On the chemical treatment side, remote chemical automation and tank monitoring services improve chemical service efficiency with minimal human interaction. Chemical pump controllers sense when conditions change downhole and then automatically adjust the chemical feed rate accordingly. In addition, wireless tank level monitors measure product availability and chemical tank usage, which can be accessed from any secure Internet connection, to improve the chemical ordering process.

Advances such as these, incorporated into a comprehensive ESP and treatment chemical service offering, will be key to helping operators optimize their field production while weathering current market challenges.


  1. Jordan, K., “Erosion in multi-phase production of oil and gas,” CORROSION/98, Paper No. 58, Houston, Texas, NACE International, 1998.
  2. Lea, J. F., M. R. Wells, J. L. Bearden, “Electrical submersible pumps: On and offshore problems and solutions,” SPE paper 28694-MS, presented at the SPE International Petroleum Conference and Exhibition of Mexico, Veracruz, Mexico, Oct. 10-13, 1994.
  3. Yin, Y. R., A. T. Yen, S. Asomaning, “Asphaltene inhibitor evaluation in CO2 floods: Laboratory study and field testing,” SPE paper 59706-MS, presented at SPE Permian basin Oil and Gas Recovery Conference, Midland, Texas, March 21-23, 2000.
  4. Ramachandran, S., R. Peppeard, M. H. Nguyen and T. Hinojosa, “Corrosion inhibition in high-velocity, sand-containing pipelines and its implication on economic chemical treatment,” CORROSION/2004, Paper No. 04660, Houston, Texas, NACE International, 2004.
  5. Chandran, A. “Asset optimization using downhole corrosion sensor for electrical submersible pumps,” SPE paper 188448-MS, presented at the Abu Dhabi International Petroleum Exhibition and Conference, Abu Dhabi, UAE, Nov. 13-16, 2017.
  6. Rogers, P., B. Lundy, S. Ramachandran, J. Ott, D. Poelker, D. Lee, C. Stevens, C. Bounds, M. Sullivan, “Multifunctional chemical for simultaneous dissolution of iron sulfide, corrosion inhibition, and scale inhibition” SPE paper 193619-MS, presented at the SPE International Conference on Oilfield Chemistry, Galveston, Texas, April 8-9, 2019.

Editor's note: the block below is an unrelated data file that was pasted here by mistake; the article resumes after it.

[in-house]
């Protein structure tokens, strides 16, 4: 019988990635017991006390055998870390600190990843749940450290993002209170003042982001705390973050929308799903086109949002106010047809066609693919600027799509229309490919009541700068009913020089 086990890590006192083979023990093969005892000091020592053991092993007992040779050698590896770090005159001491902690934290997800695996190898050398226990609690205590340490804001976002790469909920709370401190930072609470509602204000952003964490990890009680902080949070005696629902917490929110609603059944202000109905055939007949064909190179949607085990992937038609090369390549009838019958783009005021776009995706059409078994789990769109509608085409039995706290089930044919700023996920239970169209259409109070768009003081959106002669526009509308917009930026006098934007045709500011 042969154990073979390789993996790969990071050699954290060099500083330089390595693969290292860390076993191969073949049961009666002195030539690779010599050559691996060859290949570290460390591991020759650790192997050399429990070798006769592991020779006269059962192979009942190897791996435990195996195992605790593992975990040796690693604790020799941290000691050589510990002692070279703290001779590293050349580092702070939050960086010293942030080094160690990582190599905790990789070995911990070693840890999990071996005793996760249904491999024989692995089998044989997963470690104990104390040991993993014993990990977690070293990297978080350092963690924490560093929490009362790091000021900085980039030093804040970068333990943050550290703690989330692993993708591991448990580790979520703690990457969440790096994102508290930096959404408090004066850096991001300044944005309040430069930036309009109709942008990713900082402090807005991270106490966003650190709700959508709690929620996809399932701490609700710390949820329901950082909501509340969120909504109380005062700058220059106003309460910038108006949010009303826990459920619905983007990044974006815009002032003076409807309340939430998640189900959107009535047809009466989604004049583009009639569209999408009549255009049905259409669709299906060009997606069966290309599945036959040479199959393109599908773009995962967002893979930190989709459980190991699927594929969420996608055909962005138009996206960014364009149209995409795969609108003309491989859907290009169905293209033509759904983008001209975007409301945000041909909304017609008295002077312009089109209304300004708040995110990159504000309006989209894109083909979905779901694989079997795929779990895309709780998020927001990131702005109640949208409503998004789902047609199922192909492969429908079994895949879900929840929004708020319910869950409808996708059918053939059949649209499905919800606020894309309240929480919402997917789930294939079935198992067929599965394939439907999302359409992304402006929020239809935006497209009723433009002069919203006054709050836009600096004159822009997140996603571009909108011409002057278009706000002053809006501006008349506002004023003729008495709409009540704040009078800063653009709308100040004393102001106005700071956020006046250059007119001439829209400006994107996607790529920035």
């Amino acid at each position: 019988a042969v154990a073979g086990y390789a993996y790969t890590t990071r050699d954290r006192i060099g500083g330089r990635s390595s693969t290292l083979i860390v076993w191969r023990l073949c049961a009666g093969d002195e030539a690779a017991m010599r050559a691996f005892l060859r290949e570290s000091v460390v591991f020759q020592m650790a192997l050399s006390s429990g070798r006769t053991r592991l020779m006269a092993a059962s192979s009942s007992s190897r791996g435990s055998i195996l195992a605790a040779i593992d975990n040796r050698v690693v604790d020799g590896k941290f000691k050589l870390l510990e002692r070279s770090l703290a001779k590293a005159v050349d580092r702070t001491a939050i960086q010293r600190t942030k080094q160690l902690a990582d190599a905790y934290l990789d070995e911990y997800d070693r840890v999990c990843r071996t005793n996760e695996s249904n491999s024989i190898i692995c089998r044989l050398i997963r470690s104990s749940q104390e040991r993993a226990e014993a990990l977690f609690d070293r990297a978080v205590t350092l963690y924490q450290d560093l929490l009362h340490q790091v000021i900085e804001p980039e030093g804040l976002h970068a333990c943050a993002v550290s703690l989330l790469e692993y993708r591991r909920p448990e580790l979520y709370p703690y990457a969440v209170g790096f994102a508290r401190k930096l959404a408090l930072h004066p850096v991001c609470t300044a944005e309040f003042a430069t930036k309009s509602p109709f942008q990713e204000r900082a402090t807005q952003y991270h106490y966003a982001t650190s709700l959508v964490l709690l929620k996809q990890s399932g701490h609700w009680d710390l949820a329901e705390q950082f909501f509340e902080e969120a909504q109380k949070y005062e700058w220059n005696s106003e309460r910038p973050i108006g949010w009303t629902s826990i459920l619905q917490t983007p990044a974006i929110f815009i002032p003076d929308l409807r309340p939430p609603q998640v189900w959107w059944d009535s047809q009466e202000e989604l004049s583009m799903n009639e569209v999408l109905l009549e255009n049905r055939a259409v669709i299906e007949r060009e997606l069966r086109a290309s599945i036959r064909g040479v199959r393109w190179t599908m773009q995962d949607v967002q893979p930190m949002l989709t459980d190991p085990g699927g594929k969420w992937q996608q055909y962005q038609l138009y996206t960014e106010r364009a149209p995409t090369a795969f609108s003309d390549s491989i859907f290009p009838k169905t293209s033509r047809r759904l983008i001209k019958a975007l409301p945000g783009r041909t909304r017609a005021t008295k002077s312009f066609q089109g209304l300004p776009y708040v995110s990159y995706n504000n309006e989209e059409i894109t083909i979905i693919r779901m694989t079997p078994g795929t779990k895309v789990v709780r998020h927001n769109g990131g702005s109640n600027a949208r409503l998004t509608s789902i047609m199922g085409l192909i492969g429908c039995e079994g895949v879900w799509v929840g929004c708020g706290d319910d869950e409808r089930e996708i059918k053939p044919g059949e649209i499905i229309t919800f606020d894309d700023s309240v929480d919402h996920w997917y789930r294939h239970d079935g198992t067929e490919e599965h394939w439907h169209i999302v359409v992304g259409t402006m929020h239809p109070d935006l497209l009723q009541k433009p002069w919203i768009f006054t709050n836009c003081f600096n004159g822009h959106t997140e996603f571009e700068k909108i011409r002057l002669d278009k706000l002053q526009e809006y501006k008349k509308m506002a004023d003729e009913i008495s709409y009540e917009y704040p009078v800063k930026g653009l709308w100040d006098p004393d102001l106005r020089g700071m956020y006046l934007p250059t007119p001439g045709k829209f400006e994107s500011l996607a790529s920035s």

The Authors ///

Xiaonan (Lawrence) Lu is a senior product manager for the Baker Hughes Artificial Lift Systems business. He has 16 years of experience in artificial lift, with broad expertise across conventional, unconventional, subsea, thermal recovery and specialty applications. Mr. Lu holds a degree from Petroleum University in China, and has authored multiple patents.
Laszlo Soos manages the Integrity Management product line within the Baker Hughes Oilfield and Industrial Chemicals business. During his 17-year tenure at Baker Hughes, he has held various roles in technology, sales and operations, working in Europe, Turkey and the U.S. Mr. Soos is a graduate of the Technical University of Budapest, Hungary.
Dr. Sunder Ramachandran Ramachandran is a technology advisor for the Baker Hughes Oilfield and Industrial Chemicals business. He began his tenure with Baker Hughes in 1996. Dr. Ramachandran received the Distinguished Service Award from National Association of Corrosion Engineers (NACE) in 2019 and will receive the Technical Achievement Award from NACE in 2020. He holds a PhD in chemical engineering from Colorado State University.
Joseph McManus is a product line manager within the Baker Hughes Artificial Lift business. He has worked in various roles throughout that business since 2004 and holds a degree from the University of Tulsa.